When Gladys Triana talks about her life, everything is intertwined: art is life, family is art, art is family, discovery is the world, people are opportunities. She jumps from past to present, from music to literature, philosophy and painting. To Gladys, music is always present, and therefore is part of “the installation.” Even her two-dimensional art productions—paintings, drawings, etchings—are installations of full space. Her chosen media depends on the project but also depends on the situation. Ideas and concepts are what moves her creation. For example, the shadows in her paintings are also shadows in her photography, and in her video-art, shadows connect to Plato’s Cave. When I asked about why she abandoned painting and started to use photography and video more often, she said: “Why fight against the limitations of your body when you can create?”.
When I attended the VoCA Artist Interview Workshop in Miami, I learned that “people aren’t information machines. You can’t push a button and have the right answer come out. Memories are fallible, and they change, and that’s ok. In an interview, you are not going to get the answer you want, but the answer you get can be just useful”. This is something I experienced with Gladys. For example, I asked Gladys some conservation questions about a specific installation called The Path to Memory: The Labyrinth (1991), shown at the Museo de Arte Moderno of Santo Domingo. It consisted of a series of doors, sand, and light with the audio of n.5 Bachianas Brasileiras by Heitor Villa-Lobos playing in the background. Her answer to my question was that the installation was presented with the wrong music so in a future reinstallation it should have the Bachiana n. 2. She also noted that the original doors were demolition doors salvaged from Santo Domingo’s poor neighborhoods. In case of reinstallation, she wanted old-new doors to be collected from a local neighborhood. For her, it was not important that the doors were the same as those used in the original installation, because the real artwork is the idea, not the objects. So, on the day of the interview, I asked the same question. To my surprise, her answer was different. Where her first answer was aligned with contemporary art conservation, Glady’s response on the day of the interview was spontaneous and equally enjoyable. With both solutions on the record, we can establish a conservation protocol if needed in the future.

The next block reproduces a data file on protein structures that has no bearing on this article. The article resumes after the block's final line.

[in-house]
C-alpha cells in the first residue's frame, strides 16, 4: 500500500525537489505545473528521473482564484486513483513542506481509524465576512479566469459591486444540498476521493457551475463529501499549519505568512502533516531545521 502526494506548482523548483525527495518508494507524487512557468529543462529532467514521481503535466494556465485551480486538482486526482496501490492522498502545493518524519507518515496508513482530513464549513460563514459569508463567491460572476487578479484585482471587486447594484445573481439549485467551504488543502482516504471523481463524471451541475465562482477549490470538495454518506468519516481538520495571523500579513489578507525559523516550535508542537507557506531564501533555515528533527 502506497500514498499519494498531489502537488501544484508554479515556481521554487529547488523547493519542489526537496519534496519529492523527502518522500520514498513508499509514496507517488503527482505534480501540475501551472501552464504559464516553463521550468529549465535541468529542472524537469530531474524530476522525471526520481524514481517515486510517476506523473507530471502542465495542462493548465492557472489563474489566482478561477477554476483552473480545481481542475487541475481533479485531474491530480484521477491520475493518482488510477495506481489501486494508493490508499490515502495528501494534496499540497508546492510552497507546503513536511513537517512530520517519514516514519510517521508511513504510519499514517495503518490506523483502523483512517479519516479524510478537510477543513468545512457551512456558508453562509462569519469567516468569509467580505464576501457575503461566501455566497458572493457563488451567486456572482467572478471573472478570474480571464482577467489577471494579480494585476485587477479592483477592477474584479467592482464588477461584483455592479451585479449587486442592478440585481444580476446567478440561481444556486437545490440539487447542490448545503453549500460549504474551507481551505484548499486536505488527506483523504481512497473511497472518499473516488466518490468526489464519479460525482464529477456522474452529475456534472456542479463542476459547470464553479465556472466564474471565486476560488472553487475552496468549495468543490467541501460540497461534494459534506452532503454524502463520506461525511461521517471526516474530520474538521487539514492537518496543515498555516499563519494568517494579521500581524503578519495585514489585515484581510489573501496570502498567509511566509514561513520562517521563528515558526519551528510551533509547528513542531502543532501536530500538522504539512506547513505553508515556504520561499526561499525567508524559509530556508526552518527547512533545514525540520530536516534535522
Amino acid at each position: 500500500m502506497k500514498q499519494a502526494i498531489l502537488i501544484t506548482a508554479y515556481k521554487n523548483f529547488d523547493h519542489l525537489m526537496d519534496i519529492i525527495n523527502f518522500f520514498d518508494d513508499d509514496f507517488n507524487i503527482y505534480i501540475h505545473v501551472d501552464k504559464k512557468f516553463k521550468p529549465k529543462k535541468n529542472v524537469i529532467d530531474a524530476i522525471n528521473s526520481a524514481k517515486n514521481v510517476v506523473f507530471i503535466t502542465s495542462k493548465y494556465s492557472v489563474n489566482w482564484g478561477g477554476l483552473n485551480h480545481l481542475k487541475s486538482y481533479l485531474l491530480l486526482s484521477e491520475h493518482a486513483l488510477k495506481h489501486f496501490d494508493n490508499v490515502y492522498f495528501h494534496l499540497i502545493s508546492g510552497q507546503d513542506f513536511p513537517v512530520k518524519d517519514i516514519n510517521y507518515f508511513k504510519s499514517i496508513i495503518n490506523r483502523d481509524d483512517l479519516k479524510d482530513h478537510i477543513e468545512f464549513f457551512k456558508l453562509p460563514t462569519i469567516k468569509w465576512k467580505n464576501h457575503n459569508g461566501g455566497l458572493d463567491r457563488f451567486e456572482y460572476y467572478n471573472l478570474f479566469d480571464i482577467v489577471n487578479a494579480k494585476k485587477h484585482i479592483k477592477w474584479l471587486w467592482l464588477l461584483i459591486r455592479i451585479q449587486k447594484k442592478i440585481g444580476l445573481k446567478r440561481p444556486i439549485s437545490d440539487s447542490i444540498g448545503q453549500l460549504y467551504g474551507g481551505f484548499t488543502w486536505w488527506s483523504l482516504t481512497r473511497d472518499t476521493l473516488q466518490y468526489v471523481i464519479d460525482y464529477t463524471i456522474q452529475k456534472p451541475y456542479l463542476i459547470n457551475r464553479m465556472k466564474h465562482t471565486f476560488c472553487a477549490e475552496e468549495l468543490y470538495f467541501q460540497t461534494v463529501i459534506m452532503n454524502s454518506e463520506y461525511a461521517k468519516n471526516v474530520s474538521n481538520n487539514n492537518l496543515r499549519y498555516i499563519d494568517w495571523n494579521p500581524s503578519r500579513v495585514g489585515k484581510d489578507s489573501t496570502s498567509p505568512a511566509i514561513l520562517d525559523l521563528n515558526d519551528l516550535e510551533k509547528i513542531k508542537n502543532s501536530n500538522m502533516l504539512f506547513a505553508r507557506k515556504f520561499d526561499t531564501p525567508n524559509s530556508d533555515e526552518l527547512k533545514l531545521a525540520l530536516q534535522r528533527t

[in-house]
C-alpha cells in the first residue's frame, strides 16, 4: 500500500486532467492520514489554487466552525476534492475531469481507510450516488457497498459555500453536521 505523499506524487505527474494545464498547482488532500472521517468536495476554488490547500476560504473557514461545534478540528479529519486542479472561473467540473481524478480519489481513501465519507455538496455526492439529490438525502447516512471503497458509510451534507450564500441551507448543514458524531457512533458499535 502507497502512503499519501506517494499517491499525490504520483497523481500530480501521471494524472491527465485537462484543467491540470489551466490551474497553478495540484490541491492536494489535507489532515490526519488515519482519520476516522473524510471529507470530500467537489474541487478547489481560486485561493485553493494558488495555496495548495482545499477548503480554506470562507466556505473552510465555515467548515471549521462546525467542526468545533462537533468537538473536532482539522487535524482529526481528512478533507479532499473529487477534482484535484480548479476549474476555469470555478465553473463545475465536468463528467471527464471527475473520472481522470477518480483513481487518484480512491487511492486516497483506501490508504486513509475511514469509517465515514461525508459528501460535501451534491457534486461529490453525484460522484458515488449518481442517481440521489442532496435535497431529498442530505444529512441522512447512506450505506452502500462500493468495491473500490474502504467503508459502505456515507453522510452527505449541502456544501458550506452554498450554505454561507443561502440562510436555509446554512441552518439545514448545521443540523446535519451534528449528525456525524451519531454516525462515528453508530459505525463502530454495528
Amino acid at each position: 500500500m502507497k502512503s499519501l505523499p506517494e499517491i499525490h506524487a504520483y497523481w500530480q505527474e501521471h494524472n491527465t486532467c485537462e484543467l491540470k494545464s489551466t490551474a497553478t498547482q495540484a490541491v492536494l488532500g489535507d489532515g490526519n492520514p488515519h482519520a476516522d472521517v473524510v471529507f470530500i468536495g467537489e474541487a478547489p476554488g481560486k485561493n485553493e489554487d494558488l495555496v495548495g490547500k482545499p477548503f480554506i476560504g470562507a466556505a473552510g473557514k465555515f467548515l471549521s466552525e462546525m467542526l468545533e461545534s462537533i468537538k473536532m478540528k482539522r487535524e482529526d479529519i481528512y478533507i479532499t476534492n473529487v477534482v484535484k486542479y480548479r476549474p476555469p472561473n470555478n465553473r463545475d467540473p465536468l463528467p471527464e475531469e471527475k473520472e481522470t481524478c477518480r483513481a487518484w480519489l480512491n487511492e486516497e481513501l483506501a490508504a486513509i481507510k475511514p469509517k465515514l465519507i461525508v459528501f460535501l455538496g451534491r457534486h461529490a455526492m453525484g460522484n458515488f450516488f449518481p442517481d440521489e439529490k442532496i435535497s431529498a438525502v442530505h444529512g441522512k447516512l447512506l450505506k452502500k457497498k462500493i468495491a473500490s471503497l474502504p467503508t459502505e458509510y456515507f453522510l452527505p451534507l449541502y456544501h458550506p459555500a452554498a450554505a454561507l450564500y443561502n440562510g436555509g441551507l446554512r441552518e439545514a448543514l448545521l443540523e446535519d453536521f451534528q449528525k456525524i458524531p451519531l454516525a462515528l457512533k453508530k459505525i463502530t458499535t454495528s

Learning first hand from the artist is an incredible opportunity and allows one to conduct a more authentic interview. With Gladys, it was only by taking the time to enter her inner world that I perceived that, in fact, everything is connected: her story is one big unique piece presented in different chapters. The process of preparing for my interview with Gladys confirmed another lesson I learned in VoCA’s workshop about building long-term relationships: it is about the long game. It’s worth establishing trust and a certain level of rapport over time, rather than just approaching the interview as a one-time encounter. Since our interview in January 2020, I have been fortunate to maintain regular contact with Gladys. She never stops working. Her next exhibition will be at the Fairfield Museum in CT, curated by Adriana Herrera in September 2022. These days of confinement, she had been creating photographs in her home studio and researching to solve technical problems for an installation that consists of covering the floor of water and suspending images in it. Or another future installation that consists of captures of the visitor’s shadows in an instant moment of projection. The essence of ephemera. Her passionate activity reminds me of something Gladys once told me: “What matters to me in life is being amazed.”
To view the video of CALL/VoCA Talk: Gladys Triana, click here.
 Emerich, Luis Carlos. “Gladys Triana: A Retrospective Review” in Gladys Triana a Retrospective Review 1956-2016 ed. By Wecksler Marina. (Wecksler Publishing, 2016), p. 19.
 “Gladys Triana Chronology” in Gladys Triana a Retrospective Review 1956-2016 ed. By Wecksler Marina. (Wecksler Publishing, 2016), p. 188.
 Gladys Triana in a conversation with Ruth del Fresno-Guillem at her home in October 2019.
 From VoCA’s Top 10 Artist Interview Workshop Takeaways document. Cited by Margaret Graham on VoCA’s Instagram account on February 22, 2018.